It is a student's responsibility to familiarize him or herself with the Honor Code. It is also a student's responsibility to read and hand in the form (to the right) at the beginning of the class (if the student did not receive it on the first day) to affirm their adherence to the honor code at Union College.
It is the policy of Union College to make reasonable accommodations for qualified individuals with disabilities. If you are a person with a disability and wish to request accommodations to complete your course requirements, please make an appointment with me within the first two weeks of the term to discuss your request. For information on documentation requirements, contact the Dean of Students Office or Shelly Shinebarger at ext. 6116
Food: No smelly foods, no full course meals, shouldn't inhibit you from participating
Cell Phones: don't use them - leave it in your bag; in the case of emergency, notify the professor/excuse yourself
Tardiness and Leaving Class: flexible on leaving the class - prior notice when available and don't be disruptive
Over the course of the academic year 2016-17, three Scholars students contributed to the development of the Humanities Super Seminar for 2017.
Student Course Co-Leaders:
Elizabeth Altman: Elizabeth is a second year biology major /psychology and classical civilization minor at Union College. After completing her Bachelor's degree, she hopes to earn a Masters of Business Administration in Healthcare Administration and become a certified Doctor of Medicine. Research has become a large interest of hers since her senior year of high school, when she spent the year completing an independent study course researching treatments for two life-long conditions that would improve quality of life and/or lifespan for those afflicted with these conditions. Since then, she has been taking every opportunity for research that comes her way. The interactions between the humanities and the hard sciences are fascinating to her, as they underlie the history of science at every turn and the creativity taught by the humanities feeds the development of new medical treatments everyday. Like the other students involved in this proposal, she hopes to show the Millennial generation just how important the humanities are, beginning at Union College and progressing to all other members of the generation that she can reach.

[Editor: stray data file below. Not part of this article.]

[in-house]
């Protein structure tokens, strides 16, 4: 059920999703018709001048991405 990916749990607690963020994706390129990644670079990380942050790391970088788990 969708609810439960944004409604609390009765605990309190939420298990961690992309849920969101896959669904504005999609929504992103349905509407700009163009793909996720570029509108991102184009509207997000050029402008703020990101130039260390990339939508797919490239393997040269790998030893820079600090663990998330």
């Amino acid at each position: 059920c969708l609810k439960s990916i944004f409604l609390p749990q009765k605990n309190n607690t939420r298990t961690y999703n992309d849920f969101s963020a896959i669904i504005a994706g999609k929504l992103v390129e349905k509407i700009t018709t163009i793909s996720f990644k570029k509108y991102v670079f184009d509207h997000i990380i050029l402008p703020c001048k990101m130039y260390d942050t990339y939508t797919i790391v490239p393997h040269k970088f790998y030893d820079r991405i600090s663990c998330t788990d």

Laura Marlin: Laura is a second year at Union College that is undecided but currently interested in majoring in economics with a minor in spanish and environmental policy. She is a long time fan of the arts, attending art academies over the summer ( Interlochen Center of the Arts) and taking both high school and college level art classes in her free time. She is also bilingual in English and Spanish and spends a considerable amount of time studying spanish abroad. Pertaining to the sciences and math she is quite interested economics as it relates to international relations and natural resources. She hopes to help spread the importance and the beauty of the arts to other fellow union members through this project.
Elizabeth Ricci: Elizabeth is a second year studying mathematics and computer science at Union College. Elizabeth enjoys approaching problems from a logical and creative perspective, which is what drew her to her areas of study. In addition she is interested in studying the “beauty of mathematics”, or how mathematics can create and/or model art and the beauty of the natural world. Elizabeth grew up as an avid reader and plays piano and saxophone, in addition to being interested in the visual arts. She will be researching social networks in literature this summer under the advising of Professor George Todd this summer.